Jump to content
Sign in to follow this  
Jack Stoner

I bought a Behringer

Recommended Posts

I'll admit it up front, I bought a Behringer, UMC 1820, recording interface unit - and I like it.

I downsized my home recording studio from a unit with 8 preamps to one with 4 (along with some other items).  I was doing OK 

until I needed more than 4 inputs for a current recording project for a client and will need at least 6 for an upcoming project for

another client.  

 

After looking at what is available (I hate Focusrite and Presonus hardware) and what I've had in the past it came down to 

either the "inexpensive" Behringer (that gets good reviews) or something $1000 range similar to what I downsized.   So, I bought the

Behringer and used it yesterday on a recording session, and did good.  Surprisingly the Cakewalk reported latency for a

64 buffer is lower than the MOTU 4pre that I have.

 

If I had a full bore studio or like I was before with high end equipment I wouldn't have looked at Behringer but for a home

studio its very adequate.  Its not "throw away reverse engineered  junk" like early Behringer was.

Share this post


Link to post
Share on other sites

@Jack Stoner   Thanks for sharing your review of the Behringer UMC 1820 audio interface.

4 hours ago, Jack Stoner said:

If I had a full bore studio or like I was before with high end equipment I wouldn't have looked at Behringer

Since you've had an opportunity to use the equipment, do you now believe it is suitable for use in a "full bore studio"?  Would you recommend it to a studio engineer looking to add additional interface; perhaps for a mobile setup or as needed within the studio?

4 hours ago, Jack Stoner said:

(I hate Focusrite and Presonus hardware)

Would you care to share why?

Share this post


Link to post
Share on other sites
Posted (edited)
11 hours ago, Jack Stoner said:

I'll admit it up front, I bought a Behringer, UMC 1820, recording interface unit - and I like it.

I downsized my home recording studio from a unit with 8 preamps to one with 4 (along with some other items).  I was doing OK 

until I needed more than 4 inputs for a current recording project for a client and will need at least 6 for an upcoming project for

another client.  

 

After looking at what is available (I hate Focusrite and Presonus hardware) and what I've had in the past it came down to 

either the "inexpensive" Behringer (that gets good reviews) or something $1000 range similar to what I downsized.   So, I bought the

Behringer and used it yesterday on a recording session, and did good.  Surprisingly the Cakewalk reported latency for a

64 buffer is lower than the MOTU 4pre that I have.

 

If I had a full bore studio or like I was before with high end equipment I wouldn't have looked at Behringer but for a home

studio its very adequate.  Its not "throw away reverse engineered  junk" like early Behringer was.

Whenever you need 16 more inputs I have two ADA 8200s Ultragain units I'll sell you. One Benjamin for the pair + shipping. I'm the original owner, used in smoke free home studio only.

Edited by Bapu

Share this post


Link to post
Share on other sites
3 hours ago, Bapu said:

. One Benjamin for the pair + shipping. I'm the original owner, used in smoke free home studio only.

Very fair 

Share this post


Link to post
Share on other sites
3 hours ago, Bapu said:

One Benjamin for the pair + shipping. I'm the original owner, used in smoke free home studio only.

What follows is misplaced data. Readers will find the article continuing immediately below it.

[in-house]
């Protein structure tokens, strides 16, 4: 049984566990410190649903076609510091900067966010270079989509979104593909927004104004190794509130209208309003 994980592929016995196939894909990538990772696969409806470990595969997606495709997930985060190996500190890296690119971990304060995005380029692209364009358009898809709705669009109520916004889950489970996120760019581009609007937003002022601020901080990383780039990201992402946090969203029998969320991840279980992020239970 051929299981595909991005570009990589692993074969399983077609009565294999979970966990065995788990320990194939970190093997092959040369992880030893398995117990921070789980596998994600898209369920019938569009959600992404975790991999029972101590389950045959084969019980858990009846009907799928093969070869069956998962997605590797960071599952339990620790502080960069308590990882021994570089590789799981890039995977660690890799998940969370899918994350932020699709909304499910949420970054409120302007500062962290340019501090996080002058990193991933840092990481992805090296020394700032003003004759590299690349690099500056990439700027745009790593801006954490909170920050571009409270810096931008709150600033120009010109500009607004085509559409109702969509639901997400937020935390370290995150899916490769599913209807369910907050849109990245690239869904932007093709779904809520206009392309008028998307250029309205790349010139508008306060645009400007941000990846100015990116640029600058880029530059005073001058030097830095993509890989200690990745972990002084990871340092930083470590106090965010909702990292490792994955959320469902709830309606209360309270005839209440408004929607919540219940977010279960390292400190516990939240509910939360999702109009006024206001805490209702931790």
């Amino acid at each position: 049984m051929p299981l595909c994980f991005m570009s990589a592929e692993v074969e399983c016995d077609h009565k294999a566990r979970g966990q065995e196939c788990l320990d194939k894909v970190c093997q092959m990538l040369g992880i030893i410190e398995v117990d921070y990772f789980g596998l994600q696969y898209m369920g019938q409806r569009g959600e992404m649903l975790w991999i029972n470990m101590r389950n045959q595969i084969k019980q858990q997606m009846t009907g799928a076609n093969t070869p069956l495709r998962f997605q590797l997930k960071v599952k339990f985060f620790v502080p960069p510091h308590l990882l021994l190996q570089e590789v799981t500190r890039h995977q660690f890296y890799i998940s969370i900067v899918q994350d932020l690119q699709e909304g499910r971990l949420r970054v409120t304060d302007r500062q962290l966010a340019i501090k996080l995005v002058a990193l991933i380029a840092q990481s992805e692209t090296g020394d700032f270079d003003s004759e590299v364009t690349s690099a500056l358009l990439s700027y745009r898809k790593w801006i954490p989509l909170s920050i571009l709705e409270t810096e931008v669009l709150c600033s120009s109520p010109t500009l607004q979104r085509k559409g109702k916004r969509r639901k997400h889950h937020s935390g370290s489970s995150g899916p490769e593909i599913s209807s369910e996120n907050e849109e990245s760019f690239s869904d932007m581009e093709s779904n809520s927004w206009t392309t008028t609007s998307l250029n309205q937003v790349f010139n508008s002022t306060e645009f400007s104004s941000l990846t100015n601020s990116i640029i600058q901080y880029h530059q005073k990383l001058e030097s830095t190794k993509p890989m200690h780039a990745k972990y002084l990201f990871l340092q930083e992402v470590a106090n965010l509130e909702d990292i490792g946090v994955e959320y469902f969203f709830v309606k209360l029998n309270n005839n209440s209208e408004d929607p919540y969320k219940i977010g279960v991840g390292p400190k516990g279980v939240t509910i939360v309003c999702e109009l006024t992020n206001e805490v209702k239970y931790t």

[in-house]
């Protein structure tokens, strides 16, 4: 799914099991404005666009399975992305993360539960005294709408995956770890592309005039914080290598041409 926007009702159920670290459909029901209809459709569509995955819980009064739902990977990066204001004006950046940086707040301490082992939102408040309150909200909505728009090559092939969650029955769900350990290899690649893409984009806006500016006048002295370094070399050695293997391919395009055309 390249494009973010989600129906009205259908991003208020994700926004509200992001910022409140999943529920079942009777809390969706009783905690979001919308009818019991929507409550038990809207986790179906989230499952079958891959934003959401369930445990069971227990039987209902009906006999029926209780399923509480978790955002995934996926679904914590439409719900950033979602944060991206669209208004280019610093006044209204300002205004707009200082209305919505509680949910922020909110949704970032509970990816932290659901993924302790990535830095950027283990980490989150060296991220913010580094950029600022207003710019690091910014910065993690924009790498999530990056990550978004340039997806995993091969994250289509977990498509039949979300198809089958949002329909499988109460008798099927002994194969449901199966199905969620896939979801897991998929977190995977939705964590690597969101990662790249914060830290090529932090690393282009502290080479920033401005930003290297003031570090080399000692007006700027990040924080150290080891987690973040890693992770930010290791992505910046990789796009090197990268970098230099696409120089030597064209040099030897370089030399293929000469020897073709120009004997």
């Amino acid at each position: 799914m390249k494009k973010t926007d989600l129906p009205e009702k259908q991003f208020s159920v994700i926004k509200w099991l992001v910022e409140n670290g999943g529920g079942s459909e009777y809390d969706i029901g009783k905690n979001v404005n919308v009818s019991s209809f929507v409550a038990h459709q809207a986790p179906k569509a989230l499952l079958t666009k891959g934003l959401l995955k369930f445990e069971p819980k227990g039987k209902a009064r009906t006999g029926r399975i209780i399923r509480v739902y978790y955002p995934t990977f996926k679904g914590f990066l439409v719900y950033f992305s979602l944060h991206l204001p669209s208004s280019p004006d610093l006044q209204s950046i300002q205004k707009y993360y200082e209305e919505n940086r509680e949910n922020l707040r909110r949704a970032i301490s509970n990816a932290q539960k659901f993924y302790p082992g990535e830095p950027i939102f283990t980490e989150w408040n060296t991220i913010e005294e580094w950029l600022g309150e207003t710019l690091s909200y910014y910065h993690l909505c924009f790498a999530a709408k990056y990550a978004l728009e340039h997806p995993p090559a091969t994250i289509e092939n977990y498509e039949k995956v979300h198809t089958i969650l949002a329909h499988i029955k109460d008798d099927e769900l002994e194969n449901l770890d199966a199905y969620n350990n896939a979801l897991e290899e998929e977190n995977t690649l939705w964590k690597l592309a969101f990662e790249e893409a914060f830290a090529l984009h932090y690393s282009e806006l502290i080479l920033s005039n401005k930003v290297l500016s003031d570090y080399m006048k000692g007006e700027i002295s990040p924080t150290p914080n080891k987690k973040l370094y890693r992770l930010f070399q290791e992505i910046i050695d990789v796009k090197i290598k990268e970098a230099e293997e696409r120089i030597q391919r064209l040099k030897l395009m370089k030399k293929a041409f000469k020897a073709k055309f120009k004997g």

22 minutes ago, Chuck E Baby said:

Very fair 

 

Shipping is $400 though... 🤣

  • Haha 2

Share this post


Link to post
Share on other sites
14 minutes ago, craigb said:

 

 

Shipping is $400 though... 🤣

Such a Deal😉

Share this post


Link to post
Share on other sites
3 minutes ago, Chuck E Baby said:

I take back my "very Fair" and reduce it to a "Fair". I think Guitar center usually sells these used for between 50-80 bucks each

I thought we were talking about the ADA8200's

Still "Fair though.

 

MY bad they are ADA8200s

  • Like 1

Share this post


Link to post
Share on other sites

But...… I will only make that offer good to (known) longtime Cakewalk users.

Share this post


Link to post
Share on other sites
7 hours ago, fogle622 said:

Since you've had an opportunity to use the equipment, do you now believe it is suitable for use in a "full bore studio"?  Would you recommend it to a studio engineer looking to add additional interface; perhaps for a mobile setup or as needed within the studio?

If I had a commercial recording studio, I wouldn't be looking at this unit.   Not that its not "bad" just not the high end audiophile equipment.  

7 hours ago, fogle622 said:

Would you care to share why?

In ref to my comment about Focusrite and Presonus.  My own thing.  I don't like Focusrite preamps - do not sound full fidelity to me.  I had a Saffire Pro 40 and I recently tried a 2nd gen unit, still sounds the same.   I won't consider Presonus as EVERY recording Presonus interface unit I tried had a hardware problem of one thing or another, new.  The last Presonus I tried was a Studio 192.  Worked the first day, although very poor latency, powered it on the second day and would not power off with the power switch - was sent back.    

  • Like 1
  • Thanks 1

Share this post


Link to post
Share on other sites
1 hour ago, Jack Stoner said:

If I had a commercial recording studio, I wouldn't be looking at this unit.   Not that its not "bad" just not the high end audiophile equipment.  

In ref to my comment about Focusrite and Presonus.  My own thing.  I don't like Focusrite preamps - do not sound full fidelity to me.  I had a Saffire Pro 40 and I recently tried a 2nd gen unit, still sounds the same.   I won't consider Presonus as EVERY recording Presonus interface unit I tried had a hardware problem of one thing or another, new.  The last Presonus I tried was a Studio 192.  Worked the first day, although very poor latency, powered it on the second day and would not power off with the power switch - was sent back.    

That's interesting, and just shows how subjective the sound of preamps can be.

Personally, I find the Focusrite preamps to be the closest to my Neve 1073 clones (GA Pre 73) - in fact to my ears they're indistinguishable until you start to drive them... then the Pre 73 comes into its own. So yes, the Focusrite preamps do have colour to them, but I find them more musical in that respect.